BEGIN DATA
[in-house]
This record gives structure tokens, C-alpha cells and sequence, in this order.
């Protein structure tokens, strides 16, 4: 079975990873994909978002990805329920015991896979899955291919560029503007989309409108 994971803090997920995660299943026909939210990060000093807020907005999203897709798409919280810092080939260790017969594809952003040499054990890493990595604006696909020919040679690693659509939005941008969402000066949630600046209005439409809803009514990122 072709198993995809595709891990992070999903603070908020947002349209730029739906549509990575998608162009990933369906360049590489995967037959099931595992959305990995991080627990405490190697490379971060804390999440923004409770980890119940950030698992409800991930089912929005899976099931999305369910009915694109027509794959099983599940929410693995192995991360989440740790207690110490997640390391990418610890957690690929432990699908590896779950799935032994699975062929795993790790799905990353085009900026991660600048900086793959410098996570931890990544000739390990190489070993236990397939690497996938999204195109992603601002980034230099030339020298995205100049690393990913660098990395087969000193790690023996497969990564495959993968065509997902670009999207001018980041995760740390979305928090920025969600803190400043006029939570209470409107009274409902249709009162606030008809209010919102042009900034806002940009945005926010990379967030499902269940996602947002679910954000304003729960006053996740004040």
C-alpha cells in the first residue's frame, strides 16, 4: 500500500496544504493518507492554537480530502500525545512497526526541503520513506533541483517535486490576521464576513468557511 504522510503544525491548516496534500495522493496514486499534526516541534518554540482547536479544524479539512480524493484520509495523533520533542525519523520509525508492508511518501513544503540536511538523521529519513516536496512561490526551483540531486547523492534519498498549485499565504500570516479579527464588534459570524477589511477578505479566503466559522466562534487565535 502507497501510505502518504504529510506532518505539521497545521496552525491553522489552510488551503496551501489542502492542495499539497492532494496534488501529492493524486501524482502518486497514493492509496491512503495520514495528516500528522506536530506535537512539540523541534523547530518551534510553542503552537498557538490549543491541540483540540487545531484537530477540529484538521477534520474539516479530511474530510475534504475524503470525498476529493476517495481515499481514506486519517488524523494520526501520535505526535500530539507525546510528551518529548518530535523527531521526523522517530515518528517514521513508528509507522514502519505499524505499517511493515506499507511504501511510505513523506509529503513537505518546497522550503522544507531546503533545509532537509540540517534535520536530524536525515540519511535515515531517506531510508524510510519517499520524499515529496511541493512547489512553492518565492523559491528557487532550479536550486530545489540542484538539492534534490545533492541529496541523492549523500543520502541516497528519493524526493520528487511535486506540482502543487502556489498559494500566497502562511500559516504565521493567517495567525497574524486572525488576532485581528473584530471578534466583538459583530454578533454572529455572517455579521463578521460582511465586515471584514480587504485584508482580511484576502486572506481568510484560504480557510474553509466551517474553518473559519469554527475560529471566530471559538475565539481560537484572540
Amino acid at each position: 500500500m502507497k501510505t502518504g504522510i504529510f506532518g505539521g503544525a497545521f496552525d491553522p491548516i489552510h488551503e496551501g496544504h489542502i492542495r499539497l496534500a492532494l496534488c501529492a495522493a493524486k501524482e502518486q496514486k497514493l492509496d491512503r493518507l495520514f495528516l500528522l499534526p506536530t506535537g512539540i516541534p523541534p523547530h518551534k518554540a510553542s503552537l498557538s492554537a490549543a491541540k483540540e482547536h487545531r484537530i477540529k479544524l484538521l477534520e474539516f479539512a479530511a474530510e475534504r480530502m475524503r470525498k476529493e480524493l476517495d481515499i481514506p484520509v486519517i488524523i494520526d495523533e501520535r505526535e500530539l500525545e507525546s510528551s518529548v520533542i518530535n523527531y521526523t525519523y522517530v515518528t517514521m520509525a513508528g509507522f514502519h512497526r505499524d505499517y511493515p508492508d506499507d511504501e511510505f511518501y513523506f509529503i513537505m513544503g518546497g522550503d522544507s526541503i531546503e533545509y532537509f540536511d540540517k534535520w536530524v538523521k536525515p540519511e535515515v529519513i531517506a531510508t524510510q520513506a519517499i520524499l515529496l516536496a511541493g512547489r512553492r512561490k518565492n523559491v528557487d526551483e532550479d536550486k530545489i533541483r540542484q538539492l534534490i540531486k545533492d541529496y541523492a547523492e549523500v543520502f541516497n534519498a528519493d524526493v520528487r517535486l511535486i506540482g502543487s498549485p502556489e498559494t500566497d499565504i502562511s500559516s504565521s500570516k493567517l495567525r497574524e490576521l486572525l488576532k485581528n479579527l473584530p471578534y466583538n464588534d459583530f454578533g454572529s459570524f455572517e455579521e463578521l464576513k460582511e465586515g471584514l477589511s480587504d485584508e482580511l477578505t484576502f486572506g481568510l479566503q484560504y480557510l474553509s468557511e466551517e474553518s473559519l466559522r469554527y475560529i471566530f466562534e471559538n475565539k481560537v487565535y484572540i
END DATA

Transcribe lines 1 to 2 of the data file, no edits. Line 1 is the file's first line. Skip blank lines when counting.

[in-house]
This record gives structure tokens, C-alpha cells and sequence, in this order.